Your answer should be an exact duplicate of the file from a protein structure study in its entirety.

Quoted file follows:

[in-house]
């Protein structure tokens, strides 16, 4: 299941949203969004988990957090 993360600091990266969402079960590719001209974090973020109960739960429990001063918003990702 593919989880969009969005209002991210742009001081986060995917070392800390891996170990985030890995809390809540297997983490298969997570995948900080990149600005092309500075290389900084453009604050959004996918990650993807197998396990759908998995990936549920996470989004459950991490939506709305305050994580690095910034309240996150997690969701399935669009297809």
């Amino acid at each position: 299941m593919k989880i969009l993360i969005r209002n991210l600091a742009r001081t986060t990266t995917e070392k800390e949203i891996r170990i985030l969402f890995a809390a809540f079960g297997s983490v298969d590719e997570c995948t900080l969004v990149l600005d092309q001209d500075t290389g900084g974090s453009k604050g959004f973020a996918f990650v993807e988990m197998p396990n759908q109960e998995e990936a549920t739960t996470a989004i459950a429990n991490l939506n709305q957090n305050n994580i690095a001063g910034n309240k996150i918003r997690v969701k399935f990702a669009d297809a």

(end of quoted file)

[in-house]
């Protein structure tokens, strides 16, 4: 299941949203969004988990957090 993360600091990266969402079960590719001209974090973020109960739960429990001063918003990702 593919989880969009969005209002991210742009001081986060995917070392800390891996170990985030890995809390809540297997983490298969997570995948900080990149600005092309500075290389900084453009604050959004996918990650993807197998396990759908998995990936549920996470989004459950991490939506709305305050994580690095910034309240996150997690969701399935669009297809």
């Amino acid at each position: 299941m593919k989880i969009l993360i969005r209002n991210l600091a742009r001081t986060t990266t995917e070392k800390e949203i891996r170990i985030l969402f890995a809390a809540f079960g297997s983490v298969d590719e997570c995948t900080l969004v990149l600005d092309q001209d500075t290389g900084g974090s453009k604050g959004f973020a996918f990650v993807e988990m197998p396990n759908q109960e998995e990936a549920t739960t996470a989004i459950a429990n991490l939506n709305q957090n305050n994580i690095a001063g910034n309240k996150i918003r997690v969701k399935f990702a669009d297809a």